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Heather Leigh Murray - Devil If You Can Hear Me

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Artist: Heather Leigh Murray

Album: Devil If You Can Hear Me

Label: Not Not Fun

Review date: Jan. 24, 2008


Heather Leigh Murray - "Porch Fighter (excerpt)" (Devil If You Can Hear Me)


Over the past few years, Heather Leigh Murray has distanced herself from the ex-Charalambides tag. She’s expanded her pedal steel approach across solo CD-Rs and group work that drifts from ecstatic, fuzz-heavy howls or sheer drone walls to the clean, non-affected whispers that characterized the sole Scorces album with Christina Carter. Immersed in a collective like Dream/Aktion Unit or Taurpis Tula (the devastating trio with guitarist David Keenan and drummer Alex Neilson), Murray’s strings are able to blur between a textural base or stabbing solo patterns. In that, her make-up contains distance reference points from Giacinto Scelsi to Keiji Haino – imaginary grain silo blues.

Devil If You Can Hear Me is Murray’s first vinyl-only LP and finest recorded moment. While five years separate her first solo outing, 2002’s Cuatro, her voice still carries the same damnation sorrow. The harrowing vocal lines on the Side A opener, “Porch Fighter,” could be torn from a Southern Gothic tragedy that Harry Crews would dig. As Murray intones, “Johnny told you to come out from the road,” the pedal steel becomes a swarm of speeding motorcycles dragging past the solitary figure standing along the yellow lines before each tumbles with a tearing of ragged notes from the higher frets. When Murray modifies the vocal line repeatedly before ending with a threat, the whole thing becomes massively claustrophobic. Suicide territory.

Weather shredding strings like standing six-string players or building instant, miniature drones on the horizontal instrument, Murray’s range on the pedal steel creates a singular, and often non-guitar, sound. The notes sculpted with each pull on “Wrecking Crew” seem transcribed from a trombone or accordion. Where “Porch Fighter” offers more pronounced vocals, here they envelope the instrument in a gauzy layer with only brief moments of focus.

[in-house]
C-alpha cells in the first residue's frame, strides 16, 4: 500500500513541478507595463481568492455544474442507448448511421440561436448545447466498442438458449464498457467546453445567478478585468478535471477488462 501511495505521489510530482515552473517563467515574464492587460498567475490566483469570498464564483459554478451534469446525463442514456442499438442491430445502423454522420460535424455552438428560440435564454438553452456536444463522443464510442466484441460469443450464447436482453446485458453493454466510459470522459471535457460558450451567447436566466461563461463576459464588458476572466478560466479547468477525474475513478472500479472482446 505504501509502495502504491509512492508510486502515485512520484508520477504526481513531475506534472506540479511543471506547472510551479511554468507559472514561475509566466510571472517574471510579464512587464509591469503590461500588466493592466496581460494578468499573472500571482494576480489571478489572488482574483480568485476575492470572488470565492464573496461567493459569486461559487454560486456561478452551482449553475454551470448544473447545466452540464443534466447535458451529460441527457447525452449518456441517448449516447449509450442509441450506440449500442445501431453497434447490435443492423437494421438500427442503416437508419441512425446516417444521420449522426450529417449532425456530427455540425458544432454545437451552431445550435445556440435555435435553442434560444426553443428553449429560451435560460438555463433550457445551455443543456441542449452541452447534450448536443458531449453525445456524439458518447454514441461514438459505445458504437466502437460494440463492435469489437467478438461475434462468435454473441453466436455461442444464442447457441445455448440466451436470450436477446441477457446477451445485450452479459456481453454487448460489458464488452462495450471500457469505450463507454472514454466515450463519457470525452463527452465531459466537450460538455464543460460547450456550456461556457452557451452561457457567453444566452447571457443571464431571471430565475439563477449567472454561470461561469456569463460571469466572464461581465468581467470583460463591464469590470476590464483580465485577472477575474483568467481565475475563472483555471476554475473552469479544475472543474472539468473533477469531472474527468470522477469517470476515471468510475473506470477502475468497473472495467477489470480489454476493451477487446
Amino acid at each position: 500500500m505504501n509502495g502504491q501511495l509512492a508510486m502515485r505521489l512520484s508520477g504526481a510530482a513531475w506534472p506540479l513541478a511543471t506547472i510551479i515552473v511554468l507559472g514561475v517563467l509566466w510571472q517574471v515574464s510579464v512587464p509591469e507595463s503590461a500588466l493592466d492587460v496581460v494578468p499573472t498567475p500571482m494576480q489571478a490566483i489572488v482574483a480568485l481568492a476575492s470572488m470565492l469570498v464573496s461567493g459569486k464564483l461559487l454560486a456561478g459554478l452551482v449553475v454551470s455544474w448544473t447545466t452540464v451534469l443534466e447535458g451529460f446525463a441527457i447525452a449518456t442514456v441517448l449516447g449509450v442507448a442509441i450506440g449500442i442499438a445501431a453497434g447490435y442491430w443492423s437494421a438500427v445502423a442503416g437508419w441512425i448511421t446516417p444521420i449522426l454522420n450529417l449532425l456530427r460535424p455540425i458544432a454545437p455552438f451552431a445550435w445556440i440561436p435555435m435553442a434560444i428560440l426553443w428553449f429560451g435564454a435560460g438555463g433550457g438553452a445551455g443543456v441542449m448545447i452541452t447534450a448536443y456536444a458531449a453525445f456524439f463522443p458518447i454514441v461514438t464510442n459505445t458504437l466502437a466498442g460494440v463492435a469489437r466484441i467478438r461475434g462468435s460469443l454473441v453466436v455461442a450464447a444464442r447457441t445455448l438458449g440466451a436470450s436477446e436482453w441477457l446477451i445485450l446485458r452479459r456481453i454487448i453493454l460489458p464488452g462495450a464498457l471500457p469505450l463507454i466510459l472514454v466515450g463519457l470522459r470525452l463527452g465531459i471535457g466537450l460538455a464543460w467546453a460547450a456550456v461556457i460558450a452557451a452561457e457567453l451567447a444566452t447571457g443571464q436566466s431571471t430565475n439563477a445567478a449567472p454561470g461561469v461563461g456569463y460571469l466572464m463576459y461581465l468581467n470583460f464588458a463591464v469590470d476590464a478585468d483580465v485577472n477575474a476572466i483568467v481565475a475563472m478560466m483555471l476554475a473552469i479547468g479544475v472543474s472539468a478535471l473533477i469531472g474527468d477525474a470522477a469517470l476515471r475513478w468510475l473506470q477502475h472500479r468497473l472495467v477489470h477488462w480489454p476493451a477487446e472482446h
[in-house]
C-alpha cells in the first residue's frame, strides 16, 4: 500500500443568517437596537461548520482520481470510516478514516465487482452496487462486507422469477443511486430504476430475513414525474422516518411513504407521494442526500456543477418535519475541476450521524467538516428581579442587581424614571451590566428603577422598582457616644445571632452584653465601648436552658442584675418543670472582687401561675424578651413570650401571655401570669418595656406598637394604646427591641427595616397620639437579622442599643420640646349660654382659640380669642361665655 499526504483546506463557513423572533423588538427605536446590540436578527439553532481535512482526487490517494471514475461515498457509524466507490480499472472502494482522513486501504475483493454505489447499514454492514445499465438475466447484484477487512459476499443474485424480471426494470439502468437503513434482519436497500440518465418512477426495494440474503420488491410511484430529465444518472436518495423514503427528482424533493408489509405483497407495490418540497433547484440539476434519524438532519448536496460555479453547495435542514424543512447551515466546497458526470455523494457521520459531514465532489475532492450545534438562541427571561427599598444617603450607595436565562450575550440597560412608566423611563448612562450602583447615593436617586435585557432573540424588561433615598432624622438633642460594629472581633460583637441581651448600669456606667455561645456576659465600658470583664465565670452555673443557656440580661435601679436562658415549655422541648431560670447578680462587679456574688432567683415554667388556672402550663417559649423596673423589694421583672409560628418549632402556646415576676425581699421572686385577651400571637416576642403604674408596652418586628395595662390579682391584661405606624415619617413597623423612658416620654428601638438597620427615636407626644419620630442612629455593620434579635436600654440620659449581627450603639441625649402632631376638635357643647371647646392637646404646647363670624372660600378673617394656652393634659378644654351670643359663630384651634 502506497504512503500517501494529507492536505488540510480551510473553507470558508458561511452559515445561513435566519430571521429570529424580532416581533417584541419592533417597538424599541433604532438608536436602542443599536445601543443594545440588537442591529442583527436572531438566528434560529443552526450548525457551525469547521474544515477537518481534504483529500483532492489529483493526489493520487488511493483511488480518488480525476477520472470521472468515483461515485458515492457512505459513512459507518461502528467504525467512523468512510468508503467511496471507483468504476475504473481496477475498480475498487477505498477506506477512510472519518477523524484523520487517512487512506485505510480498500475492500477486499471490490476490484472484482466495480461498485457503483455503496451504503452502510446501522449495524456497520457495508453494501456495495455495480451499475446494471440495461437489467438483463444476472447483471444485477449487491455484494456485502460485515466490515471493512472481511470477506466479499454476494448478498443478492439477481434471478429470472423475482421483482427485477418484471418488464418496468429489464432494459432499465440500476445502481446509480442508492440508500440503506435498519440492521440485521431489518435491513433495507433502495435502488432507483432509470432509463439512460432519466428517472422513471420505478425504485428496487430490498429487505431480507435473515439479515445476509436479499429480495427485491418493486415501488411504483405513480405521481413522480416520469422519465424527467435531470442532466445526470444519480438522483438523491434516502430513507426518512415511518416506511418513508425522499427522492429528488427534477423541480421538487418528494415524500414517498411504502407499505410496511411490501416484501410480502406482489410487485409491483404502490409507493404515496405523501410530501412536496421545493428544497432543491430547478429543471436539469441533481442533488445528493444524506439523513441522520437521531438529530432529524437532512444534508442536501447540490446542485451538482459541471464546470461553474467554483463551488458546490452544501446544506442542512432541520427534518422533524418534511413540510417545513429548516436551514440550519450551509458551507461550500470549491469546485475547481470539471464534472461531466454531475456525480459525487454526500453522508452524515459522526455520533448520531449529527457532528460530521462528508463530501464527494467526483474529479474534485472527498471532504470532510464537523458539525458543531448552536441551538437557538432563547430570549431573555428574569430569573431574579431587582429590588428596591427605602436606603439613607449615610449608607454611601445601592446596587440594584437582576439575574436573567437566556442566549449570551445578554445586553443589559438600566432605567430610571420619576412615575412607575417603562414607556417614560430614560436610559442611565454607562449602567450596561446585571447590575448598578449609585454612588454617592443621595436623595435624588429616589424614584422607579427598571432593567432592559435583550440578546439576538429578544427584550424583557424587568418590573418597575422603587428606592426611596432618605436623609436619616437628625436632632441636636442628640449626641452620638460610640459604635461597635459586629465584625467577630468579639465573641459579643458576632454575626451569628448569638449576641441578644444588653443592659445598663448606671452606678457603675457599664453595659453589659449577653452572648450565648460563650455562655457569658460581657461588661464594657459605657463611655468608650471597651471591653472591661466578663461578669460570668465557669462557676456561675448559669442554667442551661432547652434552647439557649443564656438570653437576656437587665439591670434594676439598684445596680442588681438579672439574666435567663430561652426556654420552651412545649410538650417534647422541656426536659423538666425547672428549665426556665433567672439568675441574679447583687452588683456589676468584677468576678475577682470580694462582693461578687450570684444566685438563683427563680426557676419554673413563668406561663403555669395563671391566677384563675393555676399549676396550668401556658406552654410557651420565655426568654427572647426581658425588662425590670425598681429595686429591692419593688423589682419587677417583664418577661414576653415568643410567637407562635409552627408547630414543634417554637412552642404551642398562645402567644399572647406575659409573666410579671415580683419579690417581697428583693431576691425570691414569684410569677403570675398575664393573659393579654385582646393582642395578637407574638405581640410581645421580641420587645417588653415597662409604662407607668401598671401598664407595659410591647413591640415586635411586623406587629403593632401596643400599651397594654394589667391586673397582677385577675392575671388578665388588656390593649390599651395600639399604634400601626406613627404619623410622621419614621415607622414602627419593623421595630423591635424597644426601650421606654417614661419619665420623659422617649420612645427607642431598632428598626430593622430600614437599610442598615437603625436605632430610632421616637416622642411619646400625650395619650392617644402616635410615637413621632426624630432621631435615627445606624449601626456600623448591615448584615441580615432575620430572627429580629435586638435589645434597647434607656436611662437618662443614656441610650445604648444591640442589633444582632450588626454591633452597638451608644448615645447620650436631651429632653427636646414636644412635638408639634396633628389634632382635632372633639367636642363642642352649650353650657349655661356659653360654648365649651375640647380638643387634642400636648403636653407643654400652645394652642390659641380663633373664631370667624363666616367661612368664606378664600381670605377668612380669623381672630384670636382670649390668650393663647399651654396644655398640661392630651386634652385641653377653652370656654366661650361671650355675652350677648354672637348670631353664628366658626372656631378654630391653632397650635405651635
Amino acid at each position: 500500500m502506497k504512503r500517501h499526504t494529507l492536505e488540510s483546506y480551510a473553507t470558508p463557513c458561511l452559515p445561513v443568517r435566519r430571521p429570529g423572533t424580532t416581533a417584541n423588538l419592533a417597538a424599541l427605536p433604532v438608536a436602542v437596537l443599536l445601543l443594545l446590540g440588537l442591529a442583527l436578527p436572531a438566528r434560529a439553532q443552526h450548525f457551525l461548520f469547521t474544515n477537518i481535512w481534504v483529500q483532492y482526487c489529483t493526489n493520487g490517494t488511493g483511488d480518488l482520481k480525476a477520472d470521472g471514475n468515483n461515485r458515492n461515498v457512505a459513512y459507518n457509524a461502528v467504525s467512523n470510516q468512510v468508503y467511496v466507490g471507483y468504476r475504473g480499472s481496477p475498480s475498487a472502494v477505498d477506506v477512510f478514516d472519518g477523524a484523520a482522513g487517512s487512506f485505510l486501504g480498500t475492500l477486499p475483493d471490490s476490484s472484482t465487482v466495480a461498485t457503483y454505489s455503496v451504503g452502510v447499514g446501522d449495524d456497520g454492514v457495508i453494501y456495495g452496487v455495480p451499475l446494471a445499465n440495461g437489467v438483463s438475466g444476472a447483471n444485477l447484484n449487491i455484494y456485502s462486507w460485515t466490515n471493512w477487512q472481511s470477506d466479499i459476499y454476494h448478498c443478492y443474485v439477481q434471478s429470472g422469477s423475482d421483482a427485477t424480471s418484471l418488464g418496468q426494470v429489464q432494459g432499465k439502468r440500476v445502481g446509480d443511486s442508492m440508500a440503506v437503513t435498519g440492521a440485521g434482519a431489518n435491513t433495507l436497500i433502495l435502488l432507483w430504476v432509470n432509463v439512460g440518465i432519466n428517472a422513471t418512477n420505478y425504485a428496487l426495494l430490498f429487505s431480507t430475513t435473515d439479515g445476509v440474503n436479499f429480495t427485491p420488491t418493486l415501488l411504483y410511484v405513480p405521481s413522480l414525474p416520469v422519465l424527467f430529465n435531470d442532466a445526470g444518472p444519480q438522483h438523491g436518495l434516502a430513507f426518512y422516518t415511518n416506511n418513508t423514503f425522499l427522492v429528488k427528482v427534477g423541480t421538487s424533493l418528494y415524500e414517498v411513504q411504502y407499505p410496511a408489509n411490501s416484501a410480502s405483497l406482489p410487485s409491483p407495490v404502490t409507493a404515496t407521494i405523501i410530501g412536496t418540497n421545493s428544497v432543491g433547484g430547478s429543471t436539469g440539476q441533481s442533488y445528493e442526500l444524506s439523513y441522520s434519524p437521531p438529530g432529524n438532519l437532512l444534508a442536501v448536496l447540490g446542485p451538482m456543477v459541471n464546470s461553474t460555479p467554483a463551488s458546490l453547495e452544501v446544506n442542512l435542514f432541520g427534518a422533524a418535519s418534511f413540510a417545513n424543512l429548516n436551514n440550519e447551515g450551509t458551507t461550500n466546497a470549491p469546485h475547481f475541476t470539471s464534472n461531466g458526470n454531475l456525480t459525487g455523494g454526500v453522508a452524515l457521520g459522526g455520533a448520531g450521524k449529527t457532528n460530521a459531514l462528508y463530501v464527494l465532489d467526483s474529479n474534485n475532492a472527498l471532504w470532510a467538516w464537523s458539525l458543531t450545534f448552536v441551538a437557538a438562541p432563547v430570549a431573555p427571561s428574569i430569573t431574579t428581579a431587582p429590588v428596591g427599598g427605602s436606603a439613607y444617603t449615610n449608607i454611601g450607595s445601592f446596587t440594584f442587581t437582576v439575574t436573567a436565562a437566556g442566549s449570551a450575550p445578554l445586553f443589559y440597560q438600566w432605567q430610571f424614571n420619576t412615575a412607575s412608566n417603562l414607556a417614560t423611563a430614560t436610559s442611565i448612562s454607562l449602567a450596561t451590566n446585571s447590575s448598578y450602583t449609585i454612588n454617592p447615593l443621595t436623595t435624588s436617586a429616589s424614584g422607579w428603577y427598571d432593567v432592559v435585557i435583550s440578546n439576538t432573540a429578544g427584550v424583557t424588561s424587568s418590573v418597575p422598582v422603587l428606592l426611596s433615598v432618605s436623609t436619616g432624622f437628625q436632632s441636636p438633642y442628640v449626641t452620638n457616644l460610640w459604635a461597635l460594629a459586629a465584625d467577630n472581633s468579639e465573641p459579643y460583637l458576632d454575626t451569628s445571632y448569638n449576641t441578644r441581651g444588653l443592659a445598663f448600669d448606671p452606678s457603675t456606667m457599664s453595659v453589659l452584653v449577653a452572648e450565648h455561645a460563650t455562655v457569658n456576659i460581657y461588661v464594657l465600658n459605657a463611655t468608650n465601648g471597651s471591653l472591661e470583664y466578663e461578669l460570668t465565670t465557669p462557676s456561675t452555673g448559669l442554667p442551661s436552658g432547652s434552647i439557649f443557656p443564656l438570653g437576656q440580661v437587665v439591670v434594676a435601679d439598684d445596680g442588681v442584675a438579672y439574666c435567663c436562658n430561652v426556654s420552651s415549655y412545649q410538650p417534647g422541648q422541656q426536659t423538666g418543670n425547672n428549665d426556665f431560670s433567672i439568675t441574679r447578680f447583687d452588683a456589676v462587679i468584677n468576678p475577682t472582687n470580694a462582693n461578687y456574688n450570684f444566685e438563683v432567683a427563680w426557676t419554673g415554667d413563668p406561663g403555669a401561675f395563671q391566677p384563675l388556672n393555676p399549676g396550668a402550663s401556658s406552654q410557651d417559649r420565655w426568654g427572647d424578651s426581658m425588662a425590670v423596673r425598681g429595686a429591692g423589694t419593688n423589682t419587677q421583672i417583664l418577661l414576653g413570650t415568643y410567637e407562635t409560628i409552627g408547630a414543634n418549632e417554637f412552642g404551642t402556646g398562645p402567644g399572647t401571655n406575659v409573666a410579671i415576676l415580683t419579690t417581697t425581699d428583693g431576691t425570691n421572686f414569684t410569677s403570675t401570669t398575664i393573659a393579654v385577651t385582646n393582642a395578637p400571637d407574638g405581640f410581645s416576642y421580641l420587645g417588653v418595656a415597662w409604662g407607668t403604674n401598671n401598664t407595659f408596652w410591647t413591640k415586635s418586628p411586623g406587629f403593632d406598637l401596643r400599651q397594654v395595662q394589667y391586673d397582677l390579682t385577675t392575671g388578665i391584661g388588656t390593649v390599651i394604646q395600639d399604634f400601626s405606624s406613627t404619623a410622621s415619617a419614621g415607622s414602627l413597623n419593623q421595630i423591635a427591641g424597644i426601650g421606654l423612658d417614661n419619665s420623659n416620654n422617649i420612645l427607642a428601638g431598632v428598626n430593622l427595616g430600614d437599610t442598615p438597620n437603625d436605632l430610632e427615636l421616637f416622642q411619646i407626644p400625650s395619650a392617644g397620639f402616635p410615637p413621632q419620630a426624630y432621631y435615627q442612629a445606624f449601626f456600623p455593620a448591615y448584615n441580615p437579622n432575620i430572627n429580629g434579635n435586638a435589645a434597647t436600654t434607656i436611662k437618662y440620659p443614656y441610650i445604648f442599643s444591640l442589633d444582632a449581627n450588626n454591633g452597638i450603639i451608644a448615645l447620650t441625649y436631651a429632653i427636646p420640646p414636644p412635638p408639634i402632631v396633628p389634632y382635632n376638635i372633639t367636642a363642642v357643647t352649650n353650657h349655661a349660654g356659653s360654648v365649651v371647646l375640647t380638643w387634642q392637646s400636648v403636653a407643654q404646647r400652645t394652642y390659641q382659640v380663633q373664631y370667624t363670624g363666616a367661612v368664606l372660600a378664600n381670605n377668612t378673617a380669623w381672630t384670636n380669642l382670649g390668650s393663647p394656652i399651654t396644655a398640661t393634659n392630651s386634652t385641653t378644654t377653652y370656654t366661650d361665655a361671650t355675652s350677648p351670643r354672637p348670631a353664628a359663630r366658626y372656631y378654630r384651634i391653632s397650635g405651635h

While Murray’s playing style neither approaches full improvisation or song structure, it carries a mixture of raw knuckle brutality and a fluidity reminiscent of one-time collaborator Jandek. The side-long “Candy Butcher” begins with chiming strings and undertow that barely create forward motion until the bass notes edge toward an expected climax that doesn’t arrive. Murray alternates layers of tones, strums and slight delay while building her vocals from exaggerated words into strands of a dense web. It’s a real time construct that finally gives away to shattering feedback and a viscous, fracturing attack. All notions of the pedal steel’s laid-back, country harmony are shattered as Murray extols jagged notes and blocks of electric noise that seem to rail against rock, jazz and other notions of freedom music. The side ends with Murray singing, “I don’t know who I am.” Let’s hope she continues to soul-search in this direction.

By Eric Weddle

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